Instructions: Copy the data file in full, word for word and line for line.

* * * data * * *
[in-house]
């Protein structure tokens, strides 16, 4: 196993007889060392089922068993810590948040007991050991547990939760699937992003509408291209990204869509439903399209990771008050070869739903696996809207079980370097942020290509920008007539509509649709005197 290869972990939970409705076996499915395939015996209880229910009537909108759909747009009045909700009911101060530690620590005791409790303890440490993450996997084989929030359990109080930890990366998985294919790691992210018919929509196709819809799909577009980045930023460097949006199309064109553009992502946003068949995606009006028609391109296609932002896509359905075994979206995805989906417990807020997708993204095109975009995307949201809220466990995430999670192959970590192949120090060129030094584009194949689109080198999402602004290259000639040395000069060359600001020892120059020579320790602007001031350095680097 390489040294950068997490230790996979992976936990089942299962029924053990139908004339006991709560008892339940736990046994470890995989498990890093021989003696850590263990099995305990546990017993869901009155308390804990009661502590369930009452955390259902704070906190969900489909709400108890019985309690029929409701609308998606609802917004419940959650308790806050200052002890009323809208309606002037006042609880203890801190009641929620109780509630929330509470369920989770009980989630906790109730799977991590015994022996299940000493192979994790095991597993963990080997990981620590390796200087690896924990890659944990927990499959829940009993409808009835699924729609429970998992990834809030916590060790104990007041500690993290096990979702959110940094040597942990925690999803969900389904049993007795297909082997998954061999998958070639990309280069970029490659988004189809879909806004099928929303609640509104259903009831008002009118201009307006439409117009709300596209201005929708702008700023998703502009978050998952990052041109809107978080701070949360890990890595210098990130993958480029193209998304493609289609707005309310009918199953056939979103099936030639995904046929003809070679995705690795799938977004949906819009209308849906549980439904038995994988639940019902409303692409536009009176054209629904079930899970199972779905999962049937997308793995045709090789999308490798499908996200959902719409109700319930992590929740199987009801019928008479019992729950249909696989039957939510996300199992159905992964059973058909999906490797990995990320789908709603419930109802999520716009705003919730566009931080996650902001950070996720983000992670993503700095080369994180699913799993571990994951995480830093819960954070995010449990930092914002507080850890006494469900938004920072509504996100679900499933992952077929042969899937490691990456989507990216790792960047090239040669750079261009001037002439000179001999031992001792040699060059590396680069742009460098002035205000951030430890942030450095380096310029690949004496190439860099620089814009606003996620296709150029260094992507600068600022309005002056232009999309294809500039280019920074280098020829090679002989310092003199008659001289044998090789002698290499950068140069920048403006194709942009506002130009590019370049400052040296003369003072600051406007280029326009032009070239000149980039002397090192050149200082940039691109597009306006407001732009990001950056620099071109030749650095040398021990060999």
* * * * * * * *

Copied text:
[in-house]
């Protein structure tokens, strides 16, 4: 196993007889060392089922068993810590948040007991050991547990939760699937992003509408291209990204869509439903399209990771008050070869739903696996809207079980370097942020290509920008007539509509649709005197 290869972990939970409705076996499915395939015996209880229910009537909108759909747009009045909700009911101060530690620590005791409790303890440490993450996997084989929030359990109080930890990366998985294919790691992210018919929509196709819809799909577009980045930023460097949006199309064109553009992502946003068949995606009006028609391109296609932002896509359905075994979206995805989906417990807020997708993204095109975009995307949201809220466990995430999670192959970590192949120090060129030094584009194949689109080198999402602004290259000639040395000069060359600001020892120059020579320790602007001031350095680097 390489040294950068997490230790996979992976936990089942299962029924053990139908004339006991709560008892339940736990046994470890995989498990890093021989003696850590263990099995305990546990017993869901009155308390804990009661502590369930009452955390259902704070906190969900489909709400108890019985309690029929409701609308998606609802917004419940959650308790806050200052002890009323809208309606002037006042609880203890801190009641929620109780509630929330509470369920989770009980989630906790109730799977991590015994022996299940000493192979994790095991597993963990080997990981620590390796200087690896924990890659944990927990499959829940009993409808009835699924729609429970998992990834809030916590060790104990007041500690993290096990979702959110940094040597942990925690999803969900389904049993007795297909082997998954061999998958070639990309280069970029490659988004189809879909806004099928929303609640509104259903009831008002009118201009307006439409117009709300596209201005929708702008700023998703502009978050998952990052041109809107978080701070949360890990890595210098990130993958480029193209998304493609289609707005309310009918199953056939979103099936030639995904046929003809070679995705690795799938977004949906819009209308849906549980439904038995994988639940019902409303692409536009009176054209629904079930899970199972779905999962049937997308793995045709090789999308490798499908996200959902719409109700319930992590929740199987009801019928008479019992729950249909696989039957939510996300199992159905992964059973058909999906490797990995990320789908709603419930109802999520716009705003919730566009931080996650902001950070996720983000992670993503700095080369994180699913799993571990994951995480830093819960954070995010449990930092914002507080850890006494469900938004920072509504996100679900499933992952077929042969899937490691990456989507990216790792960047090239040669750079261009001037002439000179001999031992001792040699060059590396680069742009460098002035205000951030430890942030450095380096310029690949004496190439860099620089814009606003996620296709150029260094992507600068600022309005002056232009999309294809500039280019920074280098020829090679002989310092003199008659001289044998090789002698290499950068140069920048403006194709942009506002130009590019370049400052040296003369003072600051406007280029326009032009070239000149980039002397090192050149200082940039691109597009306006407001732009990001950056620099071109030749650095040398021990060999």